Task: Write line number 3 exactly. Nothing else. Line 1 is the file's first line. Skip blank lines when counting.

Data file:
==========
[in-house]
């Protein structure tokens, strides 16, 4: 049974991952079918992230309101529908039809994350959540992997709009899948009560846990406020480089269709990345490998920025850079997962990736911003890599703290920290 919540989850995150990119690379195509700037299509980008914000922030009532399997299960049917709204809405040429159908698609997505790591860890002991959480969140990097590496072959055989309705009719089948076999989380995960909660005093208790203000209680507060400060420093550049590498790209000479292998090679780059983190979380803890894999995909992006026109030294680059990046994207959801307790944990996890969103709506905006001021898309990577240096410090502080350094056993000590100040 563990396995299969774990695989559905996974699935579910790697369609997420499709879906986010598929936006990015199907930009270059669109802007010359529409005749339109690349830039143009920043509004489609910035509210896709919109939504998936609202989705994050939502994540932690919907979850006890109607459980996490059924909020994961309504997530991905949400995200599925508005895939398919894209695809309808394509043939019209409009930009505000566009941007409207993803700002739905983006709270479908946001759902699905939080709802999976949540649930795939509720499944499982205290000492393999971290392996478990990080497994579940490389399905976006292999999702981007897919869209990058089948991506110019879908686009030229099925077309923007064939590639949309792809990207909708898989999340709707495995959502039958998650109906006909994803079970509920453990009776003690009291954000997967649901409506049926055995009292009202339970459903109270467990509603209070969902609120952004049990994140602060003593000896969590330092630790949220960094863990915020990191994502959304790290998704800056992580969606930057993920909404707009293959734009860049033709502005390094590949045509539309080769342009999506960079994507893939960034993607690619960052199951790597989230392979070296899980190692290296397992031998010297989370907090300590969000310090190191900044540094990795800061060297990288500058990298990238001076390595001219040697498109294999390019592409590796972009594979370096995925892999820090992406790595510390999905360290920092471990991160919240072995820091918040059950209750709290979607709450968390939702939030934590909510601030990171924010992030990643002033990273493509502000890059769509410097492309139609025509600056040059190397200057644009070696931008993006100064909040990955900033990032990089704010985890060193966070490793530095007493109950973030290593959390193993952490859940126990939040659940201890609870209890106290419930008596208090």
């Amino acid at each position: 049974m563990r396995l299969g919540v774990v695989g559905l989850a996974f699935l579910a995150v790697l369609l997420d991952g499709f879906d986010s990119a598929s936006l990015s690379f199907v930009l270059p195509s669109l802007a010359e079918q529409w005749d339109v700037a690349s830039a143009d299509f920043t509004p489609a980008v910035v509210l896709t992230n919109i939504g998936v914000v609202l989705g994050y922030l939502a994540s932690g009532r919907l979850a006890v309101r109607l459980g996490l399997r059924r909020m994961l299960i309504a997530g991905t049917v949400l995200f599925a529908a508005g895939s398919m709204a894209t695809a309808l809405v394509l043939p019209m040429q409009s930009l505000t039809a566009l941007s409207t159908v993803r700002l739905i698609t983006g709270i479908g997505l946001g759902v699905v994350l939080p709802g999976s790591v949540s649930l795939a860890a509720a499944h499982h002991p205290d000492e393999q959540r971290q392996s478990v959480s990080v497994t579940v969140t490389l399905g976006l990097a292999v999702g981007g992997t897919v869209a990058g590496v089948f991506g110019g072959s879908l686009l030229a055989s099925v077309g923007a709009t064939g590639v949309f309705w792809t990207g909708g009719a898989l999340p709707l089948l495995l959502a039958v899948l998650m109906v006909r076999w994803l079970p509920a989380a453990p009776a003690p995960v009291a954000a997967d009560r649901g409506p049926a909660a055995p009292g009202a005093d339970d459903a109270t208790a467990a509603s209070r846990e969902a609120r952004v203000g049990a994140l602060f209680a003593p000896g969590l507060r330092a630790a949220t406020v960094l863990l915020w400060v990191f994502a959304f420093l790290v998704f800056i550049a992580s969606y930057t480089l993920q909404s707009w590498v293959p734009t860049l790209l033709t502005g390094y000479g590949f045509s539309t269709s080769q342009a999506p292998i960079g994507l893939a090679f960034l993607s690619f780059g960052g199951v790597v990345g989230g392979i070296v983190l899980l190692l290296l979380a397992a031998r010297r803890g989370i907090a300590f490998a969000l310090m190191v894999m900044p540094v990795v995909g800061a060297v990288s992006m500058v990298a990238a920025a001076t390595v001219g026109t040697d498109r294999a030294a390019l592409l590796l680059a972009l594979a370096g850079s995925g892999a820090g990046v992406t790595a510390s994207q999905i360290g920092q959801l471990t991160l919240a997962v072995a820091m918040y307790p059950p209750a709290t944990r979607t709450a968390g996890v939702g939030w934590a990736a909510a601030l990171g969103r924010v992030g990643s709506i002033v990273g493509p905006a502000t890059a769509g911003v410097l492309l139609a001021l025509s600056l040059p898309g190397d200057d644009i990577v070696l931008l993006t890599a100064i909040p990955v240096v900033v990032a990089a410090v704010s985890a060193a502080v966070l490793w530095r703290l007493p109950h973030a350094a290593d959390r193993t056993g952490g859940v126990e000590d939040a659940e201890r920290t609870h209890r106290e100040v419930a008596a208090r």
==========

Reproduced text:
């Amino acid at each position: 049974m563990r396995l299969g919540v774990v695989g559905l989850a996974f699935l579910a995150v790697l369609l997420d991952g499709f879906d986010s990119a598929s936006l990015s690379f199907v930009l270059p195509s669109l802007a010359e079918q529409w005749d339109v700037a690349s830039a143009d299509f920043t509004p489609a980008v910035v509210l896709t992230n919109i939504g998936v914000v609202l989705g994050y922030l939502a994540s932690g009532r919907l979850a006890v309101r109607l459980g996490l399997r059924r909020m994961l299960i309504a997530g991905t049917v949400l995200f599925a529908a508005g895939s398919m709204a894209t695809a309808l809405v394509l043939p019209m040429q409009s930009l505000t039809a566009l941007s409207t159908v993803r700002l739905i698609t983006g709270i479908g997505l946001g759902v699905v994350l939080p709802g999976s790591v949540s649930l795939a860890a509720a499944h499982h002991p205290d000492e393999q959540r971290q392996s478990v959480s990080v497994t579940v969140t490389l399905g976006l990097a292999v999702g981007g992997t897919v869209a990058g590496v089948f991506g110019g072959s879908l686009l030229a055989s099925v077309g923007a709009t064939g590639v949309f309705w792809t990207g909708g009719a898989l999340p709707l089948l495995l959502a039958v899948l998650m109906v006909r076999w994803l079970p509920a989380a453990p009776a003690p995960v009291a954000a997967d009560r649901g409506p049926a909660a055995p009292g009202a005093d339970d459903a109270t208790a467990a509603s209070r846990e969902a609120r952004v203000g049990a994140l602060f209680a003593p000896g969590l507060r330092a630790a949220t406020v960094l863990l915020w400060v990191f994502a959304f420093l790290v998704f800056i550049a992580s969606y930057t480089l993920q909404s707009w590498v293959p734009t860049l790209l033709t502005g390094y000479g590949f045509s539309t269709s080769q342009a999506p292998i960079g994507l893939a090679f960034l993607s690619f780059g960052g199951v790597v990345g989230g392979i070296v983190l899980l190692l290296l979380a397992a031998r010297r803890g989370i907090a300590f490998a969000l310090m190191v894999m900044p540094v990795v995909g800061a060297v990288s992006m500058v990298a990238a920025a001076t390595v001219g026109t040697d498109r294999a030294a390019l592409l590796l680059a972009l594979a370096g850079s995925g892999a820090g990046v992406t790595a510390s994207q999905i360290g920092q959801l471990t991160l919240a997962v072995a820091m918040y307790p059950p209750a709290t944990r979607t709450a968390g996890v939702g939030w934590a990736a909510a601030l990171g969103r924010v992030g990643s709506i002033v990273g493509p905006a502000t890059a769509g911003v410097l492309l139609a001021l025509s600056l040059p898309g190397d200057d644009i990577v070696l931008l993006t890599a100064i909040p990955v240096v900033v990032a990089a410090v704010s985890a060193a502080v966070l490793w530095r703290l007493p109950h973030a350094a290593d959390r193993t056993g952490g859940v126990e000590d939040a659940e201890r920290t609870h209890r106290e100040v419930a008596a208090r």